Review: Sylvia (Alumnae Theatre Company)

“Accidentally,” said a woman to the audience, addressing us as the show was to begin, “people on the wait list were allowed in. Tonight’s performance is, sold, out. So, does everyone have a seat?”

Then, referring to a woman standing in the back row, “Do you not have a seat?”

“Oh yes, “she said in reply. Adding urgently, “But I need a program!

The audience broke into laughter. “You can have this one,” a voice called out. “Here, take mine,” offered another to laughs.

Though not uber-slick like, say, Soulpepper – the hair cream of Toronto theatre companies – Alumnae Theatre is pretty much community theatre at its best.

Much like Theatre Caravel, but with its own performance space at 70 Berkeley Street, Alumnae Theatre seems unabashed in putting hosting a good time on equal footing with the substance of its work.

In the lobby, for example, there was a free pot of hot coffee with every imaginable condiment next to it. More than the tangible graces like that though, there just seems to be this spirit there, to accommodate everyone comfortably.

Sylvia Sylvia, is that the one with the dog?” my friend asked me before we got to the theatre.

There is a dog in the plot, I said. But I don’t know much about it – adding, trying to be helpful – it’s by A R Gurney.

“I think I’ve seen this. One of the actors plays a dog.”

My friend was right, though as it turned out, had not seen Sylvia before.

Sylvia is a love triangle between two humans and a dog played by an actor named Lea Russell.

Ms. Russell’s character, Sylvia, is a happy-go-lucky, occasionally irascible (just show her a cat) poodle, brought home one afternoon by Greg, played by Andrew Batten, much to the dismay of his wife Kate, played by Dinah Watts.

Trying to please Sylvia and Kate both is impossible. But before Greg comes anywhere close to figuring this out, we’re already in the second act.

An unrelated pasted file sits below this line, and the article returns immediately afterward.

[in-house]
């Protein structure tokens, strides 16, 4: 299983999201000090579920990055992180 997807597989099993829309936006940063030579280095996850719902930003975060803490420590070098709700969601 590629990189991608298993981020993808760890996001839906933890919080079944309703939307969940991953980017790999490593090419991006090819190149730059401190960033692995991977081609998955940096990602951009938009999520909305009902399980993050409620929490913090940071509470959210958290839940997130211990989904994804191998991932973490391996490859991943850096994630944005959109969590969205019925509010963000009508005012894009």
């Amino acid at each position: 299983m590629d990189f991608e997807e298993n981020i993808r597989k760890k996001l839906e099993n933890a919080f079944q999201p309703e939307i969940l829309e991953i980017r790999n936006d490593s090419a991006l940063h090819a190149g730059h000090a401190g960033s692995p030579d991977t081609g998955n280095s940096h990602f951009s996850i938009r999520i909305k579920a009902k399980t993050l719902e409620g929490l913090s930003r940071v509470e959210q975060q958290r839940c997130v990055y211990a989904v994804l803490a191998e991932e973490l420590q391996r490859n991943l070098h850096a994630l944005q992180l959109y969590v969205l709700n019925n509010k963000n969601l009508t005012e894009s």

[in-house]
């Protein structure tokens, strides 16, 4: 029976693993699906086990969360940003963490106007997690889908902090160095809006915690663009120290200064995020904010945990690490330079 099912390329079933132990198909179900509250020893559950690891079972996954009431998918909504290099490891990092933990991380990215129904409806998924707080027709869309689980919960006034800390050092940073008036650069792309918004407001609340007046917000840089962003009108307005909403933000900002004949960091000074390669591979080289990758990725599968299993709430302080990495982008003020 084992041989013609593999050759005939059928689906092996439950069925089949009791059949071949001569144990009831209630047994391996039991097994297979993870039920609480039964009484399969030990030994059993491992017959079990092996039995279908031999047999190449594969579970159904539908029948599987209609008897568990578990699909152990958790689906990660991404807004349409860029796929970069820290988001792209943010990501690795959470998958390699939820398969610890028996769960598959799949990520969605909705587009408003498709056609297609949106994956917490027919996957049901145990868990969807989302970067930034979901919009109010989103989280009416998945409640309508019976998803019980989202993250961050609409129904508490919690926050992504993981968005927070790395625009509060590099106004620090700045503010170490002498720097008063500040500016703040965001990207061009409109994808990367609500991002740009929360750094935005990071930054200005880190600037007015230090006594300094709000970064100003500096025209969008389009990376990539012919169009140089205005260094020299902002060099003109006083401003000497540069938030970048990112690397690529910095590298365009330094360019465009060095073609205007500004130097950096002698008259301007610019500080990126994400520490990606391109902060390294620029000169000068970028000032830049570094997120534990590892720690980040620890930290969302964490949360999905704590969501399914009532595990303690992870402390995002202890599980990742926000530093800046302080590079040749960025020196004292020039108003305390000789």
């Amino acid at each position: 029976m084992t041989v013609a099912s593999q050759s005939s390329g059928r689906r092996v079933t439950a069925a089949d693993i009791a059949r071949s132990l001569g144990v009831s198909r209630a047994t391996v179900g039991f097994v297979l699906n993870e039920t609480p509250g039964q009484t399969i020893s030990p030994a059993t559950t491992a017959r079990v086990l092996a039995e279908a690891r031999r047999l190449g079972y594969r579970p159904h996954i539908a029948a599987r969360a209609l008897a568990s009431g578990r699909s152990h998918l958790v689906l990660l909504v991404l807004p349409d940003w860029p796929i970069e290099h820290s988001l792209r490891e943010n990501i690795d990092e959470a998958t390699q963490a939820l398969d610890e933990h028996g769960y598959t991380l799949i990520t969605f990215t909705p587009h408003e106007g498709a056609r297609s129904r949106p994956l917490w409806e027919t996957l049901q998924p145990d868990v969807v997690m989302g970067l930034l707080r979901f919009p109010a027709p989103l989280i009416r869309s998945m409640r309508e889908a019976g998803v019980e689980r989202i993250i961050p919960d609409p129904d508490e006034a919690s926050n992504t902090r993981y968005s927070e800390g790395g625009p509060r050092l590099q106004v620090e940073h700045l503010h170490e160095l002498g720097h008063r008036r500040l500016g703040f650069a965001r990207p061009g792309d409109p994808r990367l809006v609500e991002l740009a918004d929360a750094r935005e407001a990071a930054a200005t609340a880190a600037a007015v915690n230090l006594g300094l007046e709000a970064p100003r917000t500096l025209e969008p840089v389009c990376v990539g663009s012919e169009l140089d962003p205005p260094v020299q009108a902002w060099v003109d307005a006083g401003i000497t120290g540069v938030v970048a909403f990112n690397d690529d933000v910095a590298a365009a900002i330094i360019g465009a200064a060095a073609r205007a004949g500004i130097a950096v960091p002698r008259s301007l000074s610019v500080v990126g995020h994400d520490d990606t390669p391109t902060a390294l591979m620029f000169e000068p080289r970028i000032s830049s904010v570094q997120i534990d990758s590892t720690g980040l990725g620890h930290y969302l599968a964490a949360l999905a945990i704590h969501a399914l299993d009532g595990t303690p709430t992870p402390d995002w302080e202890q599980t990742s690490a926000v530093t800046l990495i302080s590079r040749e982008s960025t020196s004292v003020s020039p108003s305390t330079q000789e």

“I believe her as a dog,” commented my friend, smiling, at intermission, referring to Ms. Russell.

Me too.

Virtually every other character plays the straight man to Sylvia’s antics that include: jumping on the couch with the grace of a high board diver; humping a guest – Kay Montgomery playing an Upper East Side socialite in the mold of Brooke Astor; and chewing on – call it inadvertent retrieving – loose footwear. Sylvia can also be a tad vulgar – yes, she talks, and obscenities are a part of her vocabulary, especially around cats (even cat-shaped cookies).

Other characters include Tom, played by Douglas Tindal, and Leslie, a therapist wearing an awe-inspiring unitard, played by Mary Joseph.

Costumes, by the way, are credited to Lindsay Code.

All the performances got big laughs. By far the biggest I have heard at an Alumnae Theatre show (save for one scene in the 2011 New Ideas Festival, titled Francis and Mary-Beth by Neale Kimmel).

I’d strongly recommend the Alumnae Theatre’s production of Sylvia.


Sylvia is playing at the 3rd Floor Studio of Alumnae Theatre (70 Berkeley Street) until November 26th
– Performances are Wednesday through Saturday at 8:00pm, and Sundays at 2: oo (and pay-what-you-can on Wednesday)

– Tickets are available by phone (call the box office at 416 364 4170), at the box office, and at

Photo: Busted! Sylvia the dog (Lea Russell) is caught jumping onto couch by Greg (Andrew Batten). • Photo by Bruce Peters

Editors’ Note: Enter to win a pair of free tickets to the Thursday, November 18th, 8:00PM performance of the Alumnae Theatre production of Sylvia by A. R. Gurney. Click here for details.

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